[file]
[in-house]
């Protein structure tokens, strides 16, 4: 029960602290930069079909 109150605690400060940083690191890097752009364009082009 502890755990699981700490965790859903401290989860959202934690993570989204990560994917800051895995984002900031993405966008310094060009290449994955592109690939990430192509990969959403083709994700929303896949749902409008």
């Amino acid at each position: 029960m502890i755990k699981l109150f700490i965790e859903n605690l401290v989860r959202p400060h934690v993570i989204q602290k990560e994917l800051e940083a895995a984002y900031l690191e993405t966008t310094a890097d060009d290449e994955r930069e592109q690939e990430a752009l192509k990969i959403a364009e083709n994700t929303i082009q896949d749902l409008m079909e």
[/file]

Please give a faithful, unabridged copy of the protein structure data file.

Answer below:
[in-house]
């Protein structure tokens, strides 16, 4: 029960602290930069079909 109150605690400060940083690191890097752009364009082009 502890755990699981700490965790859903401290989860959202934690993570989204990560994917800051895995984002900031993405966008310094060009290449994955592109690939990430192509990969959403083709994700929303896949749902409008």
């Amino acid at each position: 029960m502890i755990k699981l109150f700490i965790e859903n605690l401290v989860r959202p400060h934690v993570i989204q602290k990560e994917l800051e940083a895995a984002y900031l690191e993405t966008t310094a890097d060009d290449e994955r930069e592109q690939e990430a752009l192509k990969i959403a364009e083709n994700t929303i082009q896949d749902l409008m079909e």